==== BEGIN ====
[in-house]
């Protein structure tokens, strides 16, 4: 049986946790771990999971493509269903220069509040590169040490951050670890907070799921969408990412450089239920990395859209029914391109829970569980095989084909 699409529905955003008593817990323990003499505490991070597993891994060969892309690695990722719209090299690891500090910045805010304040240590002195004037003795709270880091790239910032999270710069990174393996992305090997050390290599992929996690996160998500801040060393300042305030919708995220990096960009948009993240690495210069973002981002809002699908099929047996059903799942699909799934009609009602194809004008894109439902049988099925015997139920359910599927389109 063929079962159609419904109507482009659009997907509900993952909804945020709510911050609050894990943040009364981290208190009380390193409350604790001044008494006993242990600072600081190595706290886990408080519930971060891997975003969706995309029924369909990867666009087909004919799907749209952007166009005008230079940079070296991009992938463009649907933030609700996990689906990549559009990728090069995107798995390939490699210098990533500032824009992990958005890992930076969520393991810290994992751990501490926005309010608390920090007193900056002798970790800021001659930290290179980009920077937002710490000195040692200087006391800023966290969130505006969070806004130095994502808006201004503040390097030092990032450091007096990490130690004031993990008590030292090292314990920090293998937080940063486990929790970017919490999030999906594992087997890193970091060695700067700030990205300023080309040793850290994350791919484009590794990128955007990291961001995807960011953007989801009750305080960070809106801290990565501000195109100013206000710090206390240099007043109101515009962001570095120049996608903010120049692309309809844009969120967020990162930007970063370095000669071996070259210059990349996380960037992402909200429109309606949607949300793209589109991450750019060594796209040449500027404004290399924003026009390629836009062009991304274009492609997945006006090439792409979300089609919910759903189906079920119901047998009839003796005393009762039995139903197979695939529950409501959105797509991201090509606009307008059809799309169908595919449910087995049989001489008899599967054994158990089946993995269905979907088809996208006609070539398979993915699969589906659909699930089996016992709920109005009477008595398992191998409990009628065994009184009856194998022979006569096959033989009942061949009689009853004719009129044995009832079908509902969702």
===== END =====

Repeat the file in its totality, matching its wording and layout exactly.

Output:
[in-house]
């Protein structure tokens, strides 16, 4: 049986946790771990999971493509269903220069509040590169040490951050670890907070799921969408990412450089239920990395859209029914391109829970569980095989084909 699409529905955003008593817990323990003499505490991070597993891994060969892309690695990722719209090299690891500090910045805010304040240590002195004037003795709270880091790239910032999270710069990174393996992305090997050390290599992929996690996160998500801040060393300042305030919708995220990096960009948009993240690495210069973002981002809002699908099929047996059903799942699909799934009609009602194809004008894109439902049988099925015997139920359910599927389109 063929079962159609419904109507482009659009997907509900993952909804945020709510911050609050894990943040009364981290208190009380390193409350604790001044008494006993242990600072600081190595706290886990408080519930971060891997975003969706995309029924369909990867666009087909004919799907749209952007166009005008230079940079070296991009992938463009649907933030609700996990689906990549559009990728090069995107798995390939490699210098990533500032824009992990958005890992930076969520393991810290994992751990501490926005309010608390920090007193900056002798970790800021001659930290290179980009920077937002710490000195040692200087006391800023966290969130505006969070806004130095994502808006201004503040390097030092990032450091007096990490130690004031993990008590030292090292314990920090293998937080940063486990929790970017919490999030999906594992087997890193970091060695700067700030990205300023080309040793850290994350791919484009590794990128955007990291961001995807960011953007989801009750305080960070809106801290990565501000195109100013206000710090206390240099007043109101515009962001570095120049996608903010120049692309309809844009969120967020990162930007970063370095000669071996070259210059990349996380960037992402909200429109309606949607949300793209589109991450750019060594796209040449500027404004290399924003026009390629836009062009991304274009492609997945006006090439792409979300089609919910759903189906079920119901047998009839003796005393009762039995139903197979695939529950409501959105797509991201090509606009307008059809799309169908595919449910087995049989001489008899599967054994158990089946993995269905979907088809996208006609070539398979993915699969589906659909699930089996016992709920109005009477008595398992191998409990009628065994009184009856194998022979006569096959033989009942061949009689009853004719009129044995009832079908509902969702």